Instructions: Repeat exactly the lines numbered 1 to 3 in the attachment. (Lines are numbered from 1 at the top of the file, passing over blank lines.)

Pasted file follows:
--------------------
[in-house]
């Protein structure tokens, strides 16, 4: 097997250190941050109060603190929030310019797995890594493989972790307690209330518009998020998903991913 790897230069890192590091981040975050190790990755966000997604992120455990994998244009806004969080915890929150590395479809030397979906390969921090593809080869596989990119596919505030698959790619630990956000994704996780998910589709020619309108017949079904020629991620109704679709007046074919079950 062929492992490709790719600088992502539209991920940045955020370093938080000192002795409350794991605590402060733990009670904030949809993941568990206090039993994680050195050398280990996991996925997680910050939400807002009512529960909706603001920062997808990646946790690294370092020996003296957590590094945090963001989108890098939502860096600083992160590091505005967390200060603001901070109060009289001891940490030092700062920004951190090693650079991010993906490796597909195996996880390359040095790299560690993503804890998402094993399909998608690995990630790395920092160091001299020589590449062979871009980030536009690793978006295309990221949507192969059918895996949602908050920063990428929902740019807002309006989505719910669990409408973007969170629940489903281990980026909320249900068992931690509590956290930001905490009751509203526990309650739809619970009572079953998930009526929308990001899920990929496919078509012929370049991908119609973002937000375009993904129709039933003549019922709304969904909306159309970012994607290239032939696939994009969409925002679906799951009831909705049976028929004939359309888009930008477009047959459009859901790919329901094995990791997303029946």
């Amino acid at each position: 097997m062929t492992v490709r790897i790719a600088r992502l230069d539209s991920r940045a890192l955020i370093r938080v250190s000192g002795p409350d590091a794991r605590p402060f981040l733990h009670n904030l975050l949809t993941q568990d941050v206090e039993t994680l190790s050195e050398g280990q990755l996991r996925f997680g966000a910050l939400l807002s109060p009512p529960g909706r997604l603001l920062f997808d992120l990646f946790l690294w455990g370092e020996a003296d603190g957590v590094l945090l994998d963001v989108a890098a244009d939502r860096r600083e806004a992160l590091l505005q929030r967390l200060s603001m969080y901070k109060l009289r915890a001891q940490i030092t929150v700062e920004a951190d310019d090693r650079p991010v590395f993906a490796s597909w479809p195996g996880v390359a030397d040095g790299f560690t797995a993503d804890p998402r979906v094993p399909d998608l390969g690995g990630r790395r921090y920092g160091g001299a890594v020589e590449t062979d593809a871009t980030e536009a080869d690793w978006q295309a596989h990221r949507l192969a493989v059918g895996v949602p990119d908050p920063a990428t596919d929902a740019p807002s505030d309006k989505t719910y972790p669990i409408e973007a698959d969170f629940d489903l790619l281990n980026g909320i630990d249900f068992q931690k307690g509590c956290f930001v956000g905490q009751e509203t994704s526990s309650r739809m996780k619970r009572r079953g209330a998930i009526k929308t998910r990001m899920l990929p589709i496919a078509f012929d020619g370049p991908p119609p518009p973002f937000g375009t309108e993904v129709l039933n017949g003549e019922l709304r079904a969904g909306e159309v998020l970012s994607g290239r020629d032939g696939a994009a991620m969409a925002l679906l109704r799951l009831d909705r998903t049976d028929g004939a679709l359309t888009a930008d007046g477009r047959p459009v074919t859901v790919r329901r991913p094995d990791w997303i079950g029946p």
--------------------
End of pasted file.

[in-house]
């Protein structure tokens, strides 16, 4: 097997250190941050109060603190929030310019797995890594493989972790307690209330518009998020998903991913 790897230069890192590091981040975050190790990755966000997604992120455990994998244009806004969080915890929150590395479809030397979906390969921090593809080869596989990119596919505030698959790619630990956000994704996780998910589709020619309108017949079904020629991620109704679709007046074919079950 062929492992490709790719600088992502539209991920940045955020370093938080000192002795409350794991605590402060733990009670904030949809993941568990206090039993994680050195050398280990996991996925997680910050939400807002009512529960909706603001920062997808990646946790690294370092020996003296957590590094945090963001989108890098939502860096600083992160590091505005967390200060603001901070109060009289001891940490030092700062920004951190090693650079991010993906490796597909195996996880390359040095790299560690993503804890998402094993399909998608690995990630790395920092160091001299020589590449062979871009980030536009690793978006295309990221949507192969059918895996949602908050920063990428929902740019807002309006989505719910669990409408973007969170629940489903281990980026909320249900068992931690509590956290930001905490009751509203526990309650739809619970009572079953998930009526929308990001899920990929496919078509012929370049991908119609973002937000375009993904129709039933003549019922709304969904909306159309970012994607290239032939696939994009969409925002679906799951009831909705049976028929004939359309888009930008477009047959459009859901790919329901094995990791997303029946």
């Amino acid at each position: 097997m062929t492992v490709r790897i790719a600088r992502l230069d539209s991920r940045a890192l955020i370093r938080v250190s000192g002795p409350d590091a794991r605590p402060f981040l733990h009670n904030l975050l949809t993941q568990d941050v206090e039993t994680l190790s050195e050398g280990q990755l996991r996925f997680g966000a910050l939400l807002s109060p009512p529960g909706r997604l603001l920062f997808d992120l990646f946790l690294w455990g370092e020996a003296d603190g957590v590094l945090l994998d963001v989108a890098a244009d939502r860096r600083e806004a992160l590091l505005q929030r967390l200060s603001m969080y901070k109060l009289r915890a001891q940490i030092t929150v700062e920004a951190d310019d090693r650079p991010v590395f993906a490796s597909w479809p195996g996880v390359a030397d040095g790299f560690t797995a993503d804890p998402r979906v094993p399909d998608l390969g690995g990630r790395r921090y920092g160091g001299a890594v020589e590449t062979d593809a871009t980030e536009a080869d690793w978006q295309a596989h990221r949507l192969a493989v059918g895996v949602p990119d908050p920063a990428t596919d929902a740019p807002s505030d309006k989505t719910y972790p669990i409408e973007a698959d969170f629940d489903l790619l281990n980026g909320i630990d249900f068992q931690k307690g509590c956290f930001v956000g905490q009751e509203t994704s526990s309650r739809m996780k619970r009572r079953g209330a998930i009526k929308t998910r990001m899920l990929p589709i496919a078509f012929d020619g370049p991908p119609p518009p973002f937000g375009t309108e993904v129709l039933n017949g003549e019922l709304r079904a969904g909306e159309v998020l970012s994607g290239r020629d032939g696939a994009a991620m969409a925002l679906l109704r799951l009831d909705r998903t049976d028929g004939a679709l359309t888009a930008d007046g477009r047959p459009v074919t859901v790919r329901r991913p094995d990791w997303i079950g029946p």